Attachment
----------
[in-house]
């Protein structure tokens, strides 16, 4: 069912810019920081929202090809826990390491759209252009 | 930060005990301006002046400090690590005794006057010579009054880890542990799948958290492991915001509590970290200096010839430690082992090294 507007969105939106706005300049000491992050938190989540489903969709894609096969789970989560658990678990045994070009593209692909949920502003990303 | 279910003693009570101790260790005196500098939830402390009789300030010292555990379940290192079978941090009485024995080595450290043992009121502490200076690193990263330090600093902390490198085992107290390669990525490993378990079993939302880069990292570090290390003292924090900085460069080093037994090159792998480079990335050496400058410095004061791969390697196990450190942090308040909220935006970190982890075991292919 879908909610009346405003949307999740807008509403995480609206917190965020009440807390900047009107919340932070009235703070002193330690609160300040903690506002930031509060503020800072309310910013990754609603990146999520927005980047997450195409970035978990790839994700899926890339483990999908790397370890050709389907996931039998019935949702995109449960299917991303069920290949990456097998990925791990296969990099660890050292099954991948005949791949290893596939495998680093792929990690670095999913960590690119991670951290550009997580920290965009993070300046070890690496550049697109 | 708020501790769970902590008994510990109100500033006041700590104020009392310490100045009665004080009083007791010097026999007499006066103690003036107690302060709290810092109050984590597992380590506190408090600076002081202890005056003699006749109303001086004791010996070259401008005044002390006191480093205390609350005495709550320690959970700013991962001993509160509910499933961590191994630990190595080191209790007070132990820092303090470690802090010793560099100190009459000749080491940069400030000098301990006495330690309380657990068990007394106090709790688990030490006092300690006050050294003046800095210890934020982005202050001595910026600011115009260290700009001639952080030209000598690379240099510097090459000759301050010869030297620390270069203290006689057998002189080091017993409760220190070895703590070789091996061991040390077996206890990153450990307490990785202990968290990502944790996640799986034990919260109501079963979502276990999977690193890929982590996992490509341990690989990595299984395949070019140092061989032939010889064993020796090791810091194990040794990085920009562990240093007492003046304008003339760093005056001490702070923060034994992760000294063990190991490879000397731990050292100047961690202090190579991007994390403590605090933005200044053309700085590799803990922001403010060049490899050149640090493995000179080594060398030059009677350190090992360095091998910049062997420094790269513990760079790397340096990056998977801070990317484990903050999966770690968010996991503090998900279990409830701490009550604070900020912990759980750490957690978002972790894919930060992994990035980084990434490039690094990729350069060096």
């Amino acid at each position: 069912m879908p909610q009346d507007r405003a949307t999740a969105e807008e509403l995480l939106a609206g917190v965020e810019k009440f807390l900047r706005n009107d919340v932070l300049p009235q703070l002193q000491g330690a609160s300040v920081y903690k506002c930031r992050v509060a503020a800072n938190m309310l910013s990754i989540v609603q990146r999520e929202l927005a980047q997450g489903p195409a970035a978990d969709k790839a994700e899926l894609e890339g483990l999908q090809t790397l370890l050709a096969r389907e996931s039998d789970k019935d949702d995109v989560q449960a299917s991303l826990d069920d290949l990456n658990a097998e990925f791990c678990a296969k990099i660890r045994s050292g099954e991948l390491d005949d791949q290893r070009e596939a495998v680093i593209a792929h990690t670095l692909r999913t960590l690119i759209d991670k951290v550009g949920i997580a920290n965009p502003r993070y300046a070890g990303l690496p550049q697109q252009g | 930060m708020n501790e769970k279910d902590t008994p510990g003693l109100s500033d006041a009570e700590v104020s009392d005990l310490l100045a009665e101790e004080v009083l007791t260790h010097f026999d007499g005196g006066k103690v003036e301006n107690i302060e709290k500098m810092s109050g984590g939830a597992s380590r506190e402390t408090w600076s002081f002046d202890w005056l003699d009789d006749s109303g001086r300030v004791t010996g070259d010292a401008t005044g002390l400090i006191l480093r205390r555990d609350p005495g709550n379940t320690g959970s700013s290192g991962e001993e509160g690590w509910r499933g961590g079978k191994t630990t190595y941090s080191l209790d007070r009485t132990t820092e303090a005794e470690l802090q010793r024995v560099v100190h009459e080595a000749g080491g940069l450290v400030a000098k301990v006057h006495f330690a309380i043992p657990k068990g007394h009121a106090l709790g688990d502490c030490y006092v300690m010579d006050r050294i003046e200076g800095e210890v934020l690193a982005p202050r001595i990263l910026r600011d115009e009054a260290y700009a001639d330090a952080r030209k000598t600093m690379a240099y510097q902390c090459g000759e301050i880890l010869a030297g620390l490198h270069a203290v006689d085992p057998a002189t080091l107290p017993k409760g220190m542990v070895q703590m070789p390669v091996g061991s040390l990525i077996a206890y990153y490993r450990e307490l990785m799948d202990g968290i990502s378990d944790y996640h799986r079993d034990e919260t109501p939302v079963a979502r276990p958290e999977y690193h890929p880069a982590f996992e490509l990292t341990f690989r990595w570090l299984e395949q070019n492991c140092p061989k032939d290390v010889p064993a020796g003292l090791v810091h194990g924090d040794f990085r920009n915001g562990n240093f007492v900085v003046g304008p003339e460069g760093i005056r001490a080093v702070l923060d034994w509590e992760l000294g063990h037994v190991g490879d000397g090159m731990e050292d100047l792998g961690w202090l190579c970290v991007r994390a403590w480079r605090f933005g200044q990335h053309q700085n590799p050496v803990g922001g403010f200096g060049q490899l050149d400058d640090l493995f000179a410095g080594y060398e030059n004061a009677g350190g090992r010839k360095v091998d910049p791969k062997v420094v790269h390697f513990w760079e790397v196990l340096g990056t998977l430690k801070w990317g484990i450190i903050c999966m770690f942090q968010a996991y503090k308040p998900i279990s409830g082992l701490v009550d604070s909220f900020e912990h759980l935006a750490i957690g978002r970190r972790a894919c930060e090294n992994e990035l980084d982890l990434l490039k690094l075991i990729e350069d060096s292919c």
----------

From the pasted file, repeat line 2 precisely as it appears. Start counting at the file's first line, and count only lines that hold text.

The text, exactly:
């Protein structure tokens, strides 16, 4: 069912810019920081929202090809826990390491759209252009 | 930060005990301006002046400090690590005794006057010579009054880890542990799948958290492991915001509590970290200096010839430690082992090294 507007969105939106706005300049000491992050938190989540489903969709894609096969789970989560658990678990045994070009593209692909949920502003990303 | 279910003693009570101790260790005196500098939830402390009789300030010292555990379940290192079978941090009485024995080595450290043992009121502490200076690193990263330090600093902390490198085992107290390669990525490993378990079993939302880069990292570090290390003292924090900085460069080093037994090159792998480079990335050496400058410095004061791969390697196990450190942090308040909220935006970190982890075991292919 879908909610009346405003949307999740807008509403995480609206917190965020009440807390900047009107919340932070009235703070002193330690609160300040903690506002930031509060503020800072309310910013990754609603990146999520927005980047997450195409970035978990790839994700899926890339483990999908790397370890050709389907996931039998019935949702995109449960299917991303069920290949990456097998990925791990296969990099660890050292099954991948005949791949290893596939495998680093792929990690670095999913960590690119991670951290550009997580920290965009993070300046070890690496550049697109 | 708020501790769970902590008994510990109100500033006041700590104020009392310490100045009665004080009083007791010097026999007499006066103690003036107690302060709290810092109050984590597992380590506190408090600076002081202890005056003699006749109303001086004791010996070259401008005044002390006191480093205390609350005495709550320690959970700013991962001993509160509910499933961590191994630990190595080191209790007070132990820092303090470690802090010793560099100190009459000749080491940069400030000098301990006495330690309380657990068990007394106090709790688990030490006092300690006050050294003046800095210890934020982005202050001595910026600011115009260290700009001639952080030209000598690379240099510097090459000759301050010869030297620390270069203290006689057998002189080091017993409760220190070895703590070789091996061991040390077996206890990153450990307490990785202990968290990502944790996640799986034990919260109501079963979502276990999977690193890929982590996992490509341990690989990595299984395949070019140092061989032939010889064993020796090791810091194990040794990085920009562990240093007492003046304008003339760093005056001490702070923060034994992760000294063990190991490879000397731990050292100047961690202090190579991007994390403590605090933005200044053309700085590799803990922001403010060049490899050149640090493995000179080594060398030059009677350190090992360095091998910049062997420094790269513990760079790397340096990056998977801070990317484990903050999966770690968010996991503090998900279990409830701490009550604070900020912990759980750490957690978002972790894919930060992994990035980084990434490039690094990729350069060096």